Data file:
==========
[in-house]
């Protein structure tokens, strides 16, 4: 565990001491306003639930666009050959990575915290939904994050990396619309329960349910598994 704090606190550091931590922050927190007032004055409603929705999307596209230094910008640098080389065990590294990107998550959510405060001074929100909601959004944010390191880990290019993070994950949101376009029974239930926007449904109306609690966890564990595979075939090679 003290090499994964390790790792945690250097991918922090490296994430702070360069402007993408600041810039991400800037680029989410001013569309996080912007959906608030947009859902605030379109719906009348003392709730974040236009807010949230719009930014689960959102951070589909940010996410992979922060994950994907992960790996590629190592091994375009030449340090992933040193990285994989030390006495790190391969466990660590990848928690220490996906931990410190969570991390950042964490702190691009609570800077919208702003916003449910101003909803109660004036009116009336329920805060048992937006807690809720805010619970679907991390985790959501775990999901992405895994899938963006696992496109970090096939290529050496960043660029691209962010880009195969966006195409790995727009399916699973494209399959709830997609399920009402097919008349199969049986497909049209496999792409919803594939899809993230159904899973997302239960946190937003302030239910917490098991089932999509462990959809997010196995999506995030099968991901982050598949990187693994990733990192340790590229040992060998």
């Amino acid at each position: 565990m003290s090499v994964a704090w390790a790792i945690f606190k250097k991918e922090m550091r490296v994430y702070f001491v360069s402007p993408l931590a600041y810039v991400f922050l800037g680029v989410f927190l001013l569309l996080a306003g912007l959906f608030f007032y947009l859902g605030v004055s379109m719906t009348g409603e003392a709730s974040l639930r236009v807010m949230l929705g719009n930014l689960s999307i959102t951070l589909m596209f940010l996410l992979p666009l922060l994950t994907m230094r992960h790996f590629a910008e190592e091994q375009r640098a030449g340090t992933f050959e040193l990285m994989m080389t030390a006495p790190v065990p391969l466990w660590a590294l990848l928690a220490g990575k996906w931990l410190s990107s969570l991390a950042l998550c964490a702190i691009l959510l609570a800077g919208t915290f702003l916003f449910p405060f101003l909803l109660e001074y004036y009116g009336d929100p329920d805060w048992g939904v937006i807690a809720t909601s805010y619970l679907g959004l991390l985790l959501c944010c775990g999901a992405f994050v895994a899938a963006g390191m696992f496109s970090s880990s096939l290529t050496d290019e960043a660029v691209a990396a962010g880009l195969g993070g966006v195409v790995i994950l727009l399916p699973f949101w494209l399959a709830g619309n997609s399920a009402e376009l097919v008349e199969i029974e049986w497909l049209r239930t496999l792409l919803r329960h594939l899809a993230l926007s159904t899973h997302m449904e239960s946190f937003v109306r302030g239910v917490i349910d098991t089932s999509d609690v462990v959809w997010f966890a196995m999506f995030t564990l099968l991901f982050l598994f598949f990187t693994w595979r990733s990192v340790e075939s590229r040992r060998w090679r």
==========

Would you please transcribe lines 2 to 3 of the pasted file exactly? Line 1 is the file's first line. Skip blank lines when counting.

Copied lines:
């Protein structure tokens, strides 16, 4: 565990001491306003639930666009050959990575915290939904994050990396619309329960349910598994 704090606190550091931590922050927190007032004055409603929705999307596209230094910008640098080389065990590294990107998550959510405060001074929100909601959004944010390191880990290019993070994950949101376009029974239930926007449904109306609690966890564990595979075939090679 003290090499994964390790790792945690250097991918922090490296994430702070360069402007993408600041810039991400800037680029989410001013569309996080912007959906608030947009859902605030379109719906009348003392709730974040236009807010949230719009930014689960959102951070589909940010996410992979922060994950994907992960790996590629190592091994375009030449340090992933040193990285994989030390006495790190391969466990660590990848928690220490996906931990410190969570991390950042964490702190691009609570800077919208702003916003449910101003909803109660004036009116009336329920805060048992937006807690809720805010619970679907991390985790959501775990999901992405895994899938963006696992496109970090096939290529050496960043660029691209962010880009195969966006195409790995727009399916699973494209399959709830997609399920009402097919008349199969049986497909049209496999792409919803594939899809993230159904899973997302239960946190937003302030239910917490098991089932999509462990959809997010196995999506995030099968991901982050598949990187693994990733990192340790590229040992060998």
């Amino acid at each position: 565990m003290s090499v994964a704090w390790a790792i945690f606190k250097k991918e922090m550091r490296v994430y702070f001491v360069s402007p993408l931590a600041y810039v991400f922050l800037g680029v989410f927190l001013l569309l996080a306003g912007l959906f608030f007032y947009l859902g605030v004055s379109m719906t009348g409603e003392a709730s974040l639930r236009v807010m949230l929705g719009n930014l689960s999307i959102t951070l589909m596209f940010l996410l992979p666009l922060l994950t994907m230094r992960h790996f590629a910008e190592e091994q375009r640098a030449g340090t992933f050959e040193l990285m994989m080389t030390a006495p790190v065990p391969l466990w660590a590294l990848l928690a220490g990575k996906w931990l410190s990107s969570l991390a950042l998550c964490a702190i691009l959510l609570a800077g919208t915290f702003l916003f449910p405060f101003l909803l109660e001074y004036y009116g009336d929100p329920d805060w048992g939904v937006i807690a809720t909601s805010y619970l679907g959004l991390l985790l959501c944010c775990g999901a992405f994050v895994a899938a963006g390191m696992f496109s970090s880990s096939l290529t050496d290019e960043a660029v691209a990396a962010g880009l195969g993070g966006v195409v790995i994950l727009l399916p699973f949101w494209l399959a709830g619309n997609s399920a009402e376009l097919v008349e199969i029974e049986w497909l049209r239930t496999l792409l919803r329960h594939l899809a993230l926007s159904t899973h997302m449904e239960s946190f937003v109306r302030g239910v917490i349910d098991t089932s999509d609690v462990v959809w997010f966890a196995m999506f995030t564990l099968l991901f982050l598994f598949f990187t693994w595979r990733s990192v340790e075939s590229r040992r060998w090679r």